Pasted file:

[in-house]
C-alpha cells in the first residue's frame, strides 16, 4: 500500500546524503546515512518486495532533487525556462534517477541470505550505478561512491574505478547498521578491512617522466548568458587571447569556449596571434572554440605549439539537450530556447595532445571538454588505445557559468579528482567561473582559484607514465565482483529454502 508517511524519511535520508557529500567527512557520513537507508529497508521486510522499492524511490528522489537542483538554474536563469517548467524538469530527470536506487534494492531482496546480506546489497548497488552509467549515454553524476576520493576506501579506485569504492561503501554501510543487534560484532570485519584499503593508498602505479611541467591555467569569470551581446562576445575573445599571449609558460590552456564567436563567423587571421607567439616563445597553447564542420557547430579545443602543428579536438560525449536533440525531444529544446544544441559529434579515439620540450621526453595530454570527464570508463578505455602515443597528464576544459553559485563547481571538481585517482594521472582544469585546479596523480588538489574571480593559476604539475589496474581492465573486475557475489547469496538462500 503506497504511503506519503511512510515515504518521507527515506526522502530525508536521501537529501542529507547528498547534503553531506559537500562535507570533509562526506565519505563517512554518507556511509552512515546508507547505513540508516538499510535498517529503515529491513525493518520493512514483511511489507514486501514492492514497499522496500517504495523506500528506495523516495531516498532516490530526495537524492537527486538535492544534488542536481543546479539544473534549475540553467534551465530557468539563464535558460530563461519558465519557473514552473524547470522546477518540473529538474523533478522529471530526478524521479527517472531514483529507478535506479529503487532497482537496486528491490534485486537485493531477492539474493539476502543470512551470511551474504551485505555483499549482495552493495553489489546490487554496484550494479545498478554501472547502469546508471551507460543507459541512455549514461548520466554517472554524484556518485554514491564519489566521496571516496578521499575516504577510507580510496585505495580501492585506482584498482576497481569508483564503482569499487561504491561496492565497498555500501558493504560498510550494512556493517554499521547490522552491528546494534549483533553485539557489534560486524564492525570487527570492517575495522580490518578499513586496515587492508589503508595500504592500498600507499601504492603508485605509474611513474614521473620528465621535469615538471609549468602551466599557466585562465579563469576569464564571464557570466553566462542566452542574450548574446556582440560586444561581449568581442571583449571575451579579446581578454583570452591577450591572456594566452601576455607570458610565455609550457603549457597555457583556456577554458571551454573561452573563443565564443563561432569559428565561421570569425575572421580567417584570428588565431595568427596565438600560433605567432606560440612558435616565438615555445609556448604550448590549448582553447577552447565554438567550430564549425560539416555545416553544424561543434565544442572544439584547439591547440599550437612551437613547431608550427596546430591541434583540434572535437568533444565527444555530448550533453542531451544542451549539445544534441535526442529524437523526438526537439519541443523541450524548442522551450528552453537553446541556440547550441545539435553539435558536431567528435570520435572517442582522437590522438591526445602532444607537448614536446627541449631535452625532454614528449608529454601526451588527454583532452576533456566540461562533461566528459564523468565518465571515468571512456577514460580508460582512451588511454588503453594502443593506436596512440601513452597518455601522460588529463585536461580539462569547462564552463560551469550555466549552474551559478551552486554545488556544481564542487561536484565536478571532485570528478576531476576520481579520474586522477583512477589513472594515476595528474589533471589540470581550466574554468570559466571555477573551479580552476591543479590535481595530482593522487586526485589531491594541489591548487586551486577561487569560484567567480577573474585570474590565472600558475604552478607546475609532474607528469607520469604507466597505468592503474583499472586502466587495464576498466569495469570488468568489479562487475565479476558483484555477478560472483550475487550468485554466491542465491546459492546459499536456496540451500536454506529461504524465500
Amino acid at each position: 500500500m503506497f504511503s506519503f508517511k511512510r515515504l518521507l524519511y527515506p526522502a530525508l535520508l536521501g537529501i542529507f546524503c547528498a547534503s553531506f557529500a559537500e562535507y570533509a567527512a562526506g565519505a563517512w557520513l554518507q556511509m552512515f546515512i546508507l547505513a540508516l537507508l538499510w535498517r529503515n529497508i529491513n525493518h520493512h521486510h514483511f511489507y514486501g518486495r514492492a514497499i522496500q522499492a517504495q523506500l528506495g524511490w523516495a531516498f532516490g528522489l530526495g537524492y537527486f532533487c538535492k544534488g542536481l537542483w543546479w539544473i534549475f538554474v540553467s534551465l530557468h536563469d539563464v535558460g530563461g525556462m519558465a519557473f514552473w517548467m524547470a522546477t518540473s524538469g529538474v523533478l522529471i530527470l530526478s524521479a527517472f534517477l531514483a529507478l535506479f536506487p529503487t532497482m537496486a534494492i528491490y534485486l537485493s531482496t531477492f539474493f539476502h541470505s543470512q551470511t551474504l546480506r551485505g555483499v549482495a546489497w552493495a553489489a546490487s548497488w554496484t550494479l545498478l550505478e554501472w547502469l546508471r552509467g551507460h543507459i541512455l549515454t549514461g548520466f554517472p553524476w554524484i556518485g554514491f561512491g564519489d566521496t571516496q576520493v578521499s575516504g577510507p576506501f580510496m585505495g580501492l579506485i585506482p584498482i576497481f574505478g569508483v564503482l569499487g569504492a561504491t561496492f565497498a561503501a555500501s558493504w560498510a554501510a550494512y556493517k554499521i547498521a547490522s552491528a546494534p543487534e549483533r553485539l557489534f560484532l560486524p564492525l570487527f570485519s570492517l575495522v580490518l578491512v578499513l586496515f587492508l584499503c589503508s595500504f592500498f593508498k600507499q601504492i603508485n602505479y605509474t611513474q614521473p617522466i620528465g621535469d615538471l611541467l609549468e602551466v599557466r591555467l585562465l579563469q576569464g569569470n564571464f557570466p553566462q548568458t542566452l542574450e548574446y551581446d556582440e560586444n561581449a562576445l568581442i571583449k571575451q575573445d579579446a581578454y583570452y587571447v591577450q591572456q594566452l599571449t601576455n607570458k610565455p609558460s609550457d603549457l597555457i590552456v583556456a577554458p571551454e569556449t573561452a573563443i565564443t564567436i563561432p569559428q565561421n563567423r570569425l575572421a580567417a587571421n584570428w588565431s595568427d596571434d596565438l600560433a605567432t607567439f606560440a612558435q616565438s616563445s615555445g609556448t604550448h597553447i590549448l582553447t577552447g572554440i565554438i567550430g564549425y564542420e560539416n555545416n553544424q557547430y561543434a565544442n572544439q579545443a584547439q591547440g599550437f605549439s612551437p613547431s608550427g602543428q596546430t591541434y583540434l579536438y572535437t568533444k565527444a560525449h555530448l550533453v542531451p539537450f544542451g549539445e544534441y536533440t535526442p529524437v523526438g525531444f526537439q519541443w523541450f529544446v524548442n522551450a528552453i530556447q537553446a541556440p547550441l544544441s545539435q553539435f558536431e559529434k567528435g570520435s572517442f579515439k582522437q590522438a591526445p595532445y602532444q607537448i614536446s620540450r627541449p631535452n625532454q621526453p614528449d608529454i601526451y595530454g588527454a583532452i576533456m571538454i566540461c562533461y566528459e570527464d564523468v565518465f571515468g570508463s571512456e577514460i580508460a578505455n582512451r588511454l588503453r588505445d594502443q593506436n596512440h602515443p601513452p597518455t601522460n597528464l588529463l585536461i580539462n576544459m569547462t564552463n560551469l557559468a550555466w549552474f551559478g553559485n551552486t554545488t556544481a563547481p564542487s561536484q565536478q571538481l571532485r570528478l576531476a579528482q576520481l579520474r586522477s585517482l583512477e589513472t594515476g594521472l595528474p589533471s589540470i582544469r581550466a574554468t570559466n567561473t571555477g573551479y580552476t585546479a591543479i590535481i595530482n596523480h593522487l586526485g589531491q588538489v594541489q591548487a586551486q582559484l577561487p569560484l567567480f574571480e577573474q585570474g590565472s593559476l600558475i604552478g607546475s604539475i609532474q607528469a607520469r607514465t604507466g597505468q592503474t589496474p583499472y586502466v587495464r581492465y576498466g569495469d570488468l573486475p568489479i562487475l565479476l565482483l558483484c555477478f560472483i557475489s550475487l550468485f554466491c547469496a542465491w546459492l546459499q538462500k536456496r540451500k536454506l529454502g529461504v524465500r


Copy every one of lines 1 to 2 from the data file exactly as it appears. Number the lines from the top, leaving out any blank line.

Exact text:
[in-house]
C-alpha cells in the first residue's frame, strides 16, 4: 500500500546524503546515512518486495532533487525556462534517477541470505550505478561512491574505478547498521578491512617522466548568458587571447569556449596571434572554440605549439539537450530556447595532445571538454588505445557559468579528482567561473582559484607514465565482483529454502 508517511524519511535520508557529500567527512557520513537507508529497508521486510522499492524511490528522489537542483538554474536563469517548467524538469530527470536506487534494492531482496546480506546489497548497488552509467549515454553524476576520493576506501579506485569504492561503501554501510543487534560484532570485519584499503593508498602505479611541467591555467569569470551581446562576445575573445599571449609558460590552456564567436563567423587571421607567439616563445597553447564542420557547430579545443602543428579536438560525449536533440525531444529544446544544441559529434579515439620540450621526453595530454570527464570508463578505455602515443597528464576544459553559485563547481571538481585517482594521472582544469585546479596523480588538489574571480593559476604539475589496474581492465573486475557475489547469496538462500 503506497504511503506519503511512510515515504518521507527515506526522502530525508536521501537529501542529507547528498547534503553531506559537500562535507570533509562526506565519505563517512554518507556511509552512515546508507547505513540508516538499510535498517529503515529491513525493518520493512514483511511489507514486501514492492514497499522496500517504495523506500528506495523516495531516498532516490530526495537524492537527486538535492544534488542536481543546479539544473534549475540553467534551465530557468539563464535558460530563461519558465519557473514552473524547470522546477518540473529538474523533478522529471530526478524521479527517472531514483529507478535506479529503487532497482537496486528491490534485486537485493531477492539474493539476502543470512551470511551474504551485505555483499549482495552493495553489489546490487554496484550494479545498478554501472547502469546508471551507460543507459541512455549514461548520466554517472554524484556518485554514491564519489566521496571516496578521499575516504577510507580510496585505495580501492585506482584498482576497481569508483564503482569499487561504491561496492565497498555500501558493504560498510550494512556493517554499521547490522552491528546494534549483533553485539557489534560486524564492525570487527570492517575495522580490518578499513586496515587492508589503508595500504592500498600507499601504492603508485605509474611513474614521473620528465621535469615538471609549468602551466599557466585562465579563469576569464564571464557570466553566462542566452542574450548574446556582440560586444561581449568581442571583449571575451579579446581578454583570452591577450591572456594566452601576455607570458610565455609550457603549457597555457583556456577554458571551454573561452573563443565564443563561432569559428565561421570569425575572421580567417584570428588565431595568427596565438600560433605567432606560440612558435616565438615555445609556448604550448590549448582553447577552447565554438567550430564549425560539416555545416553544424561543434565544442572544439584547439591547440599550437612551437613547431608550427596546430591541434583540434572535437568533444565527444555530448550533453542531451544542451549539445544534441535526442529524437523526438526537439519541443523541450524548442522551450528552453537553446541556440547550441545539435553539435558536431567528435570520435572517442582522437590522438591526445602532444607537448614536446627541449631535452625532454614528449608529454601526451588527454583532452576533456566540461562533461566528459564523468565518465571515468571512456577514460580508460582512451588511454588503453594502443593506436596512440601513452597518455601522460588529463585536461580539462569547462564552463560551469550555466549552474551559478551552486554545488556544481564542487561536484565536478571532485570528478576531476576520481579520474586522477583512477589513472594515476595528474589533471589540470581550466574554468570559466571555477573551479580552476591543479590535481595530482593522487586526485589531491594541489591548487586551486577561487569560484567567480577573474585570474590565472600558475604552478607546475609532474607528469607520469604507466597505468592503474583499472586502466587495464576498466569495469570488468568489479562487475565479476558483484555477478560472483550475487550468485554466491542465491546459492546459499536456496540451500536454506529461504524465500